Updated: Feb 17, 2020
Image by Fadeaway World
Ah, the NBA Trade Deadline. For years it has stolen the sports headlines for the blockbusters, head-scratchers, and salary dumpers. We witnessed a little bit of everything on this year's trade deadline, and even though it started out slow it once again did not disappoint. Here is a breakdown of the 2020 Trade deadline and here are my grades for the winners and losers.
Acquired: Andre Iguodala, Jae Crowder, Solomon Hill
Traded: Justise Winslow, James Johnson, Dion Waiters
Pat Riley has struck again. The Heat just simply got better. The moves that were made in acquiring Andre Iguodala, Jae Crowder, and Solomon Hill gave them a legitimate shot as the team to come out of the Eastern Conference. Pairing these defensive wizards with Jimmy Butler, Bam Adebayo, and company gives the Heat a legitimate chance to win the title. This does not come without risk, as 36-year old Andre Iguodala has not played in one minute of game time before making his debut the other night. It is important to not overlook the acquisition of the great 3-And-D player in Jae Crowder as well, but the most important part of this deal could be who the Heat finally got rid of. Dion Waiters and James Johnson were both distractions that have not been on the right page with Coach Eric Spoelstra this whole season, and are making a combined $27 Million this year. It hurts to give up a promising young talent in Justise Winslow, but the Heat made out quite well for wanting to win now.
Acquired: Andre Drummond
Traded: Brandon Knight, John Henson, 2023 second-round pick (lesser of Golden State’s or Cleveland’s)
If you look up what NOT to do after a the best player in the league leaves your team in free agency, the first image that will pop up is the Cleveland Cavaliers. The Cavaliers have been the laughing stock of the NBA these past two seasons and will see one of their best players in Tristan Thompson hit the open market after this year. Instead of trading the valuable Thompson they go out and acquire another top center with an expiring contract (assuming he declines his 28.8 Million dollar player option this offseason). The NBA rebound leader Drummond has done nothing but produce since entering the NBA, and the old-style big man is still only 26 years of age. It is hard to fathom why a rebuilding team would also give up a draft pick in the future. The bottom-feeding Cavaliers also failed to ship off injury-plagued Kevin Love, even if there were not many enticing offers out there. Cavaliers fans will continue to be under the post-LeBron depressions for years to come.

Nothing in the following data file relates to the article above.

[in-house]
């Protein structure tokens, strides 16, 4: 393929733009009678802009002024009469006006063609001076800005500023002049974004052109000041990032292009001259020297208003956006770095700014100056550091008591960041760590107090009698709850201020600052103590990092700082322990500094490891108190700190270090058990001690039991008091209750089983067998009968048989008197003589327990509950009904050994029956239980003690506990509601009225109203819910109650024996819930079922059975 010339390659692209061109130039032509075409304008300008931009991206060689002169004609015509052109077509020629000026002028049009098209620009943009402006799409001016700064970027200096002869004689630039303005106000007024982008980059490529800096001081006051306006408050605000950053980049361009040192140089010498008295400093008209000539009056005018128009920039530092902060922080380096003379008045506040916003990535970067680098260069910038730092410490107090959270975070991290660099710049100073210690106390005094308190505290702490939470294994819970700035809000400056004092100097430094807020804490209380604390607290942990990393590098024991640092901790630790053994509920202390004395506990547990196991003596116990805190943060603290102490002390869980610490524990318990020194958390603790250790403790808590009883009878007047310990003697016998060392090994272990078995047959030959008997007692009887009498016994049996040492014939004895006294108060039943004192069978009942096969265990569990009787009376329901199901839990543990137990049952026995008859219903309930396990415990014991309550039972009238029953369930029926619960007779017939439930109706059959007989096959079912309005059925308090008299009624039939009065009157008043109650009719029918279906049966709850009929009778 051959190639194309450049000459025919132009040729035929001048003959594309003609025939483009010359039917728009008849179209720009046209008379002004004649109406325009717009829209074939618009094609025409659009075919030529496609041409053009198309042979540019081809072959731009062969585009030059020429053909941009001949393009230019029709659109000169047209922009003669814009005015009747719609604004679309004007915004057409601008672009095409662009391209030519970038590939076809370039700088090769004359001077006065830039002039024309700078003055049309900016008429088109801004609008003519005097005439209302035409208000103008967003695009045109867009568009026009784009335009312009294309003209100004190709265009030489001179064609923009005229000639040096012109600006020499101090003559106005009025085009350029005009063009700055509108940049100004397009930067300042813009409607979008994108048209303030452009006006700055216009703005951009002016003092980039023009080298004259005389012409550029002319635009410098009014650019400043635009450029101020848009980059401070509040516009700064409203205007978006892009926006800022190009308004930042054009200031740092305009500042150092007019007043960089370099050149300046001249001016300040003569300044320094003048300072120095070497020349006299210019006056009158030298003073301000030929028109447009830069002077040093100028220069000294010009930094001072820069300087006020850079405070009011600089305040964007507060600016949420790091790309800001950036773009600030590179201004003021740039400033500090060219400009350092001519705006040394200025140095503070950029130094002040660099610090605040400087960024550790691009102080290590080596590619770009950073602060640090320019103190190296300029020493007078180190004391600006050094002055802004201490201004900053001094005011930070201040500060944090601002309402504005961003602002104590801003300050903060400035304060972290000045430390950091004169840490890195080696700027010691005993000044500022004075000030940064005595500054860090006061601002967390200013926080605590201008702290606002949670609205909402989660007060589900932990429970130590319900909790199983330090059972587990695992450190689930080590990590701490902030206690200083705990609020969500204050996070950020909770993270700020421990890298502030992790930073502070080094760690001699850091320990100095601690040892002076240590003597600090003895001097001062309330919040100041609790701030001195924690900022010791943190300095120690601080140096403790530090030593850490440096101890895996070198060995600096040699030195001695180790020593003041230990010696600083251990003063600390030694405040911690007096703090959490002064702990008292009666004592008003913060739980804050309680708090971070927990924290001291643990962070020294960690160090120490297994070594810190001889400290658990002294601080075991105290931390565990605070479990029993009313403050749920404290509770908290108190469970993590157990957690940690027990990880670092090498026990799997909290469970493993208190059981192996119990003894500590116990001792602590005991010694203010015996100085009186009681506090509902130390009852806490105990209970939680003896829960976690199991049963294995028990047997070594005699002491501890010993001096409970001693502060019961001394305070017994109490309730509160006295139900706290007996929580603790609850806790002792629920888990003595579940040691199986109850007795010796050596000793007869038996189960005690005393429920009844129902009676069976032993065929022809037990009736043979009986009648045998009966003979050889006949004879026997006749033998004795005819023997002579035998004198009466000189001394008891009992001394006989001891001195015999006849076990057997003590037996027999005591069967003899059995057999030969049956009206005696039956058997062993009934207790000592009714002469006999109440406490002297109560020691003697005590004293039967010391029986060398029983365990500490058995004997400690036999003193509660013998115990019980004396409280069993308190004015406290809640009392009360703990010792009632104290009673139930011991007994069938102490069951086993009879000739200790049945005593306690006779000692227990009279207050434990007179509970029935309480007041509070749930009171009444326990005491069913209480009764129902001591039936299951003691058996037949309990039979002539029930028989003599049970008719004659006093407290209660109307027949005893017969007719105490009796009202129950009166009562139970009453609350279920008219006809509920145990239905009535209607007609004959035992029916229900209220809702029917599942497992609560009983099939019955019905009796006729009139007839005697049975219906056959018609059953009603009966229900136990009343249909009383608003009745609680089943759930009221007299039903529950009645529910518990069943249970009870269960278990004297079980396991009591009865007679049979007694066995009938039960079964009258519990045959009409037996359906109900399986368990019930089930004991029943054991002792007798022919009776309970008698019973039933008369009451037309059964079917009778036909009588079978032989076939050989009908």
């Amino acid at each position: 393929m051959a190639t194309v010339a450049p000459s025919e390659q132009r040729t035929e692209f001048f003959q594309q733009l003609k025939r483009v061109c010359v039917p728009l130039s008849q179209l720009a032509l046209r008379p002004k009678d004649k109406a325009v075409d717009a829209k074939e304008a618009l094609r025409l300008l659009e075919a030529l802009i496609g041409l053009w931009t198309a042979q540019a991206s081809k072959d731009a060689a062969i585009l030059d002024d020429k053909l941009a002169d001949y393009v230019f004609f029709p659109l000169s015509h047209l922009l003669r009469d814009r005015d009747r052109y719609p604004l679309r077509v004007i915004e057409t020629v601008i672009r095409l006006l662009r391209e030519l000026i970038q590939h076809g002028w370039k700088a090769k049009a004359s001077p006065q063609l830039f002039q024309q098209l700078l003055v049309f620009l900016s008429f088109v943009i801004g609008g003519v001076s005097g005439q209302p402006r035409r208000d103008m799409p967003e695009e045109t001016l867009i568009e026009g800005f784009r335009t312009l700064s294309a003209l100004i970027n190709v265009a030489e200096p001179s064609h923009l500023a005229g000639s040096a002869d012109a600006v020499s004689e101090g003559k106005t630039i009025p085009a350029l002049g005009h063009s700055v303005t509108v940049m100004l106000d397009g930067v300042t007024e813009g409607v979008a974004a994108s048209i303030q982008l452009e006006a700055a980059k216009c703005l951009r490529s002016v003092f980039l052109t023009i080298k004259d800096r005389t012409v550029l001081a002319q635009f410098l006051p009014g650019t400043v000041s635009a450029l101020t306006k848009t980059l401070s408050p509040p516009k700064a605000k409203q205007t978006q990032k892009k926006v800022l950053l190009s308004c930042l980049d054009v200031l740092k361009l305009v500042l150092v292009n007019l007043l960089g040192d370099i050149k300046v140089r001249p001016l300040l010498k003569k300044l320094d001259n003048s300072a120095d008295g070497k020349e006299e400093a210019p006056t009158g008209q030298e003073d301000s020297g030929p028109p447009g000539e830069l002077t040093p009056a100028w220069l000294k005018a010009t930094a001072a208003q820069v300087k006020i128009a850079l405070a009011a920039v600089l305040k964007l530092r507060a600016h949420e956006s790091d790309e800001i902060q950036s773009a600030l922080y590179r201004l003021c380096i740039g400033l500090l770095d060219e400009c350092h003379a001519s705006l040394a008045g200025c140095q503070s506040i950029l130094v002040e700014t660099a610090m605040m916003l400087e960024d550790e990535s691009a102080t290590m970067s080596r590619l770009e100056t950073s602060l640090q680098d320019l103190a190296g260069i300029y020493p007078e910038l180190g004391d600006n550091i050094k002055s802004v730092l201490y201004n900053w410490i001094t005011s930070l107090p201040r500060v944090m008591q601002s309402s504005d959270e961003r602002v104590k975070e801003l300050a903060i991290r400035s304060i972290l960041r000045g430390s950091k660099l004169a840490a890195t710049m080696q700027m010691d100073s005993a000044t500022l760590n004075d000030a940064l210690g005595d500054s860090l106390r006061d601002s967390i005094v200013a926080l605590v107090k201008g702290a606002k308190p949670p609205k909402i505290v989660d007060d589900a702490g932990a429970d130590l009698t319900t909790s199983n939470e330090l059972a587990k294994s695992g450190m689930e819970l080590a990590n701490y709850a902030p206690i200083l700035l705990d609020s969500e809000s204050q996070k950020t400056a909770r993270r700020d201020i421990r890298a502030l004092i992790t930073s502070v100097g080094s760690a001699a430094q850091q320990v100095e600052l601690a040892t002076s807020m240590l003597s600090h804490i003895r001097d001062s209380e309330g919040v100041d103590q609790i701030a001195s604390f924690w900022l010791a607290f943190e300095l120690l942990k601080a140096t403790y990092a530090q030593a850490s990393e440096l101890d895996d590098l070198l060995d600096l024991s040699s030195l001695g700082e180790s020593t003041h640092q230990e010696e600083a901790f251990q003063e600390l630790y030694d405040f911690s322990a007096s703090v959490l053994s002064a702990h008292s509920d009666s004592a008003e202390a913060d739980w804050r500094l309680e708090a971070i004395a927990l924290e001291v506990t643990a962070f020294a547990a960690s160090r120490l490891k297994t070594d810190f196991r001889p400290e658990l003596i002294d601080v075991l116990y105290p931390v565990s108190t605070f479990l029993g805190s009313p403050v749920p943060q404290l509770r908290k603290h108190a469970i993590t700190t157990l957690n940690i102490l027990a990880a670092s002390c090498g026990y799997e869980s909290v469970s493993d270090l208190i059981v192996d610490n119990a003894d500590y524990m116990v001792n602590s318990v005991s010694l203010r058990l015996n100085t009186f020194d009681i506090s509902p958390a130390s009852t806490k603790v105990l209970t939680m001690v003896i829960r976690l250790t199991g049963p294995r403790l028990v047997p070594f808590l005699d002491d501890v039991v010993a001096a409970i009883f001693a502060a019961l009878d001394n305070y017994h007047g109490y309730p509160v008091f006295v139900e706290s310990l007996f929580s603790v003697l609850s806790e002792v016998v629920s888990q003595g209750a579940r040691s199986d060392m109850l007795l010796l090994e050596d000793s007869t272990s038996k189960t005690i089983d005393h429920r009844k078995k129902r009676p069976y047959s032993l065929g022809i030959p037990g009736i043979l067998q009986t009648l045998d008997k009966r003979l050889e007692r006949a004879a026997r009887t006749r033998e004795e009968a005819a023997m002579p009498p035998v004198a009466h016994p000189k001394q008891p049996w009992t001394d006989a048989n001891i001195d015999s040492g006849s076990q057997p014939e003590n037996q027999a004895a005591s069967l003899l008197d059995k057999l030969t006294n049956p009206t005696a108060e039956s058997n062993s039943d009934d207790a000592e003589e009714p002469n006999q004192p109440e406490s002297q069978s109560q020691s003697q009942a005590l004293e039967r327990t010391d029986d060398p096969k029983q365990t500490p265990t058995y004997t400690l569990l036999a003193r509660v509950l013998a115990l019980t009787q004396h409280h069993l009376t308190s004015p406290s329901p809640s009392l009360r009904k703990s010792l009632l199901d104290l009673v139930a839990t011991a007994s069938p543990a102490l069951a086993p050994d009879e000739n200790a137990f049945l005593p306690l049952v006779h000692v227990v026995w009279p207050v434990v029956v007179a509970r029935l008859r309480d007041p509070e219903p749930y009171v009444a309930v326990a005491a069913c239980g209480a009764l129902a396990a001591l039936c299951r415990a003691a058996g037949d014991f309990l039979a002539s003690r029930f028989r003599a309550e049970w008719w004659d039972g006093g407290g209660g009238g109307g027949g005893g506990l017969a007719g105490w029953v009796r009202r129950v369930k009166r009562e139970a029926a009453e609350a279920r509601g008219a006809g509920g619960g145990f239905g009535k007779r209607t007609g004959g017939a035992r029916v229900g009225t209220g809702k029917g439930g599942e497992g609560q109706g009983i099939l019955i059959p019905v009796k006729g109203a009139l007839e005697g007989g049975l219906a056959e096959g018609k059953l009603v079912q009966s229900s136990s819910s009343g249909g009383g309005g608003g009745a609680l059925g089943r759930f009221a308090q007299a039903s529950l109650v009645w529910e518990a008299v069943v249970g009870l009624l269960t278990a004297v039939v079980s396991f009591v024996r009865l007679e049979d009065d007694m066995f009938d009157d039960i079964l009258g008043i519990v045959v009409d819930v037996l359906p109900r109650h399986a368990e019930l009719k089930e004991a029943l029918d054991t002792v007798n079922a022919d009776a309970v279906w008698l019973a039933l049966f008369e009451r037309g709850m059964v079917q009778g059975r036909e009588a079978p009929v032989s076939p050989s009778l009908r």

Acquired: D’Angelo Russell, 2020 lottery-protected first-round pick (via Brooklyn), Malik Beasley, James Johnson, Juan Hernangómez, Evan Turner, Jarred Vanderbilt
Traded: Andrew Wiggins, 2021 first-round pick (top-three protected in 2021, unprotected in 2022) Robert Covington, Jordan Bell, Gorgui Dieng, Shabazz Napier, Keita Bates-Diop, Noah Vonleh
The Minnesota Timberwolves have been a terrible basketball team after getting off to a hot start to begin the season. They have had two 11 or more game losing streaks. In the same season. Their superstar Karl-Anthony Towns is putting up career numbers as a 24-year old with 26.5 points and 10.8 rebounds a game while shooting 41.2% from the 3-point line. It is vital for a franchise like Minnesota to make and keep their stars happy. They achieved this and made their team better by trading for D'Angelo Russell. They also got a first-round pick for this next season for the aging Robert Covington and got rid of Andrew Wiggins' massive contract. This deal comes with a lot of risks, but it is worth it considering the upside of how happy this can make Russell and Towns to be playing together once again.
Acquired: Clint Capela, Dewayne Dedmon, Skal Labissière, Derrick Walton Jr., 2020 second-round pick (from Houston), 2021 second-round pick (from Miami), and cash considerations (from Portland)
Traded: 2020 first-round pick (via Brooklyn), 2024 second-round pick (via Golden State), Evan Turner, Jabari Parker, Alex Len, cash considerations (to Los Angeles Clippers), and Chandler Parsons (waived)
The Atlanta Hawks made one of the biggest moves of the trade deadline as they acquired big man Clint Capela from the Houston Rockets in a 4-team 12-player deal involving the Denver Nuggets and Brooklyn Nets. Clint Capela has done nothing but produced with the Rockets since signing a five-year 90- million-dollar extension with them in 2018. Pairing him up with superstar Trey Young, this Hawks team made out quite well in acquiring a major upgrade in Capela that will sure up some of their defensive woes. Capela is also very affordable in today's NBA. The Hawks also acquired big man Dwayne Dedmon from the Sacramento Kings in exchange for Jabari Parker and Alex Len. Dedmond is known around the league as a great veteran leader, and will only help this young Hawks core grow with one another. It is always scary to trade a first-round pick especially if you are a non-contender, but the Hawks made the right moves to address their current and future needs.